||04-17-2013 04:30 AM
Originally Posted by H5X00R
My question is do these routers detect when I am playing HD videos online and switches to the 5Ghz band automatically or do I have to manually do this myself?
- I know of no router that has some kind of '...not enough bandwidth here, let's switch to the other band...' function. (But then, I'm pretty out of touch with latest developments.)
- I don't know why you wouldn't just leave the router (actually, the connection) on 5 GHz all of the time, if that's what produces the bandwidth that you need. I mean, if 5 GHz does it for you and 2.4 doesn't, why not just use 5 GHz? No intelligent switching required.
- Warning 1: 5 Ghz range tends to be less than 2.4 GHz range (depending on all sorts of things, such as intervening objects, noise(interference) on the two bands (5 GHz tends to be the 'quieter' because it isn't used by Bluetooth, Microwave Ovens, your neighbours' WiFi, mobile phone WiFi, Intelligent Can openers and your toaster, etc, etc, but if you are in an isolated/quiet area that means that the 5 GHz noise advantage possibly doesn't apply to you), so it can be that 5GHz is faster close by and 2.4 GHz is faster at range (depending on the environment).
- Warning 2: Some of the earlier/cheaper routers don't really do simultaneous 5GHz/2.4 GHz. So, if, for example your mobile phone was using 2.4GHz to talk to the router, or another computer was using the other band, that might cause the 5 GHz streaming to break up, just because your router was having 'dead time' switching between bands. Just what you don't want!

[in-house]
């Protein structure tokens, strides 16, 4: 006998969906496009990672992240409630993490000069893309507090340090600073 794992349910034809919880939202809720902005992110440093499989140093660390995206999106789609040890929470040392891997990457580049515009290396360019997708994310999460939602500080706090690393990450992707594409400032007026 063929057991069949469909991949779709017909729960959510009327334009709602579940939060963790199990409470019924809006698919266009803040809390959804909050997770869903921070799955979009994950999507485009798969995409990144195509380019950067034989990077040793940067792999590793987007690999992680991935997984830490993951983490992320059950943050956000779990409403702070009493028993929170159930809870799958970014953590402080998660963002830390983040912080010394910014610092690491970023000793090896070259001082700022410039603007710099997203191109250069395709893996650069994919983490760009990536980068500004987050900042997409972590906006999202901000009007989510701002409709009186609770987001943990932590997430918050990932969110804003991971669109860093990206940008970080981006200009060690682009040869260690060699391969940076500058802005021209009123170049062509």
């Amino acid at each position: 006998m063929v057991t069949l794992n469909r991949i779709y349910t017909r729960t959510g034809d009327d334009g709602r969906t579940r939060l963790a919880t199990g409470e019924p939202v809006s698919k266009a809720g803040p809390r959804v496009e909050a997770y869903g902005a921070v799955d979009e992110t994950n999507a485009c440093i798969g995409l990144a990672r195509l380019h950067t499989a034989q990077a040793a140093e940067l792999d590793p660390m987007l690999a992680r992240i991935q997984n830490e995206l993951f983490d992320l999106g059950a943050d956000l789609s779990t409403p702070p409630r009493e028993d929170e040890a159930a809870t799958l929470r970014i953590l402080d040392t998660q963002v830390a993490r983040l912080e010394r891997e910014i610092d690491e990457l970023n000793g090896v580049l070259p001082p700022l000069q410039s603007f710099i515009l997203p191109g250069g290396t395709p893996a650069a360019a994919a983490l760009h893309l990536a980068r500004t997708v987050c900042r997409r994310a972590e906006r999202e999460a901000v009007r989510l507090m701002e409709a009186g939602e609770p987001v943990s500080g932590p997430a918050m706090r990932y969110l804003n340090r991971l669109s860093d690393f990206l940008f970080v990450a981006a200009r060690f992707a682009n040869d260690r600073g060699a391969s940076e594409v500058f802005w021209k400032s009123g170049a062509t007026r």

- Warning 3: Somehow, it seems that 5GHz has moved from '...the next big thing...' to 'dead end technology' without going through the 'wildly successful' phase, at any time. It seems likely that all of the 'Wireless N' functions are being thought of as delivering enough bandwidth (see the 'N 600' and 'N 750' routers out there) so that 5 GHz doesn't do anything that other technologies can't, and while some of the techniques that are giving 'N' a boost (beam steering, channel bonding) could make the move to 5GHz to make it better, I don't see evidence that there is much enthusiasm for this amongst the manufacturers of routers and wireless adapters. On the one hand, this may mean that the 5GHz band stays quiet and you don't get all of your neighbours migrating there and causing the perf to deteriorate over time. On the other hand, it means that 5GHz equipment may be becoming an endangered species. And, on the other, other, hand, the perf of the 'N' equipment seems very dependant on having two, compatible, N pieces of kit (not just the router, but also the client-end), probably preferably from the same manufacturer in order to achieve top performance. So if, for example, you are stuck with something miscellaneous as the wireless interface in you laptop, it is unclear how close you'll get to the speed advertised on the router box. Probably, not very, in practice, unless you are right by the router (and, in which case, wouldn't you just use a cable?).
- Warning 4: With all of the miscellaneous warnings above, no one knows exactly how well it will work without trying it. That is, usually buying stuff and seeing whether it is good enough. In general, that is really not very satisfactory, but it is unclear how that would change.